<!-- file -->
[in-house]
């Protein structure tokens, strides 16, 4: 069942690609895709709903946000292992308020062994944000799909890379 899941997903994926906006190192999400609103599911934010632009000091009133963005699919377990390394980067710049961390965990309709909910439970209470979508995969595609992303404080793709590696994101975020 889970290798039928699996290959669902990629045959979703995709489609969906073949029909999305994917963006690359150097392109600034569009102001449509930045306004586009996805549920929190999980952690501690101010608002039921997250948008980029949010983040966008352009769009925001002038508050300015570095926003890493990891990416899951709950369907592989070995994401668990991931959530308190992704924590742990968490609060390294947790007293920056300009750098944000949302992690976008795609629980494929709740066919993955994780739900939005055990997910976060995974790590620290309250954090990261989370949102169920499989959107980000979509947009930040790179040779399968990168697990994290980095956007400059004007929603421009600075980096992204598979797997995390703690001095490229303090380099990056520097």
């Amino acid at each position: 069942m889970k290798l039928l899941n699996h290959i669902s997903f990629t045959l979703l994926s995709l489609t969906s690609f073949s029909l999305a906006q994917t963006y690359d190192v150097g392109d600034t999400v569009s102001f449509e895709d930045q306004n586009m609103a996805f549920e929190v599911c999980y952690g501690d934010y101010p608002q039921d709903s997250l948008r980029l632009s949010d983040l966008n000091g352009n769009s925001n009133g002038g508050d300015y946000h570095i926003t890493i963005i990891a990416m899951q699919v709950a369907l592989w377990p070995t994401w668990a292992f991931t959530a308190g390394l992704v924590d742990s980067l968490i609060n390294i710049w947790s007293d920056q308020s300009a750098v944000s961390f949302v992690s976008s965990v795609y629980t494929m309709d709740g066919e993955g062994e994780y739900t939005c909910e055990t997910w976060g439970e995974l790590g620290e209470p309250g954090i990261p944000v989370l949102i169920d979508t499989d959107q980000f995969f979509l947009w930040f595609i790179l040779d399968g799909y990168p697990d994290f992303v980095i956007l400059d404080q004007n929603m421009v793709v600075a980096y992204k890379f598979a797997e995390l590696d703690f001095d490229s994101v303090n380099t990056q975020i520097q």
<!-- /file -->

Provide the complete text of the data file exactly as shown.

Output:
[in-house]
């Protein structure tokens, strides 16, 4: 069942690609895709709903946000292992308020062994944000799909890379 899941997903994926906006190192999400609103599911934010632009000091009133963005699919377990390394980067710049961390965990309709909910439970209470979508995969595609992303404080793709590696994101975020 889970290798039928699996290959669902990629045959979703995709489609969906073949029909999305994917963006690359150097392109600034569009102001449509930045306004586009996805549920929190999980952690501690101010608002039921997250948008980029949010983040966008352009769009925001002038508050300015570095926003890493990891990416899951709950369907592989070995994401668990991931959530308190992704924590742990968490609060390294947790007293920056300009750098944000949302992690976008795609629980494929709740066919993955994780739900939005055990997910976060995974790590620290309250954090990261989370949102169920499989959107980000979509947009930040790179040779399968990168697990994290980095956007400059004007929603421009600075980096992204598979797997995390703690001095490229303090380099990056520097």
């Amino acid at each position: 069942m889970k290798l039928l899941n699996h290959i669902s997903f990629t045959l979703l994926s995709l489609t969906s690609f073949s029909l999305a906006q994917t963006y690359d190192v150097g392109d600034t999400v569009s102001f449509e895709d930045q306004n586009m609103a996805f549920e929190v599911c999980y952690g501690d934010y101010p608002q039921d709903s997250l948008r980029l632009s949010d983040l966008n000091g352009n769009s925001n009133g002038g508050d300015y946000h570095i926003t890493i963005i990891a990416m899951q699919v709950a369907l592989w377990p070995t994401w668990a292992f991931t959530a308190g390394l992704v924590d742990s980067l968490i609060n390294i710049w947790s007293d920056q308020s300009a750098v944000s961390f949302v992690s976008s965990v795609y629980t494929m309709d709740g066919e993955g062994e994780y739900t939005c909910e055990t997910w976060g439970e995974l790590g620290e209470p309250g954090i990261p944000v989370l949102i169920d979508t499989d959107q980000f995969f979509l947009w930040f595609i790179l040779d399968g799909y990168p697990d994290f992303v980095i956007l400059d404080q004007n929603m421009v793709v600075a980096y992204k890379f598979a797997e995390l590696d703690f001095d490229s994101v303090n380099t990056q975020i520097q």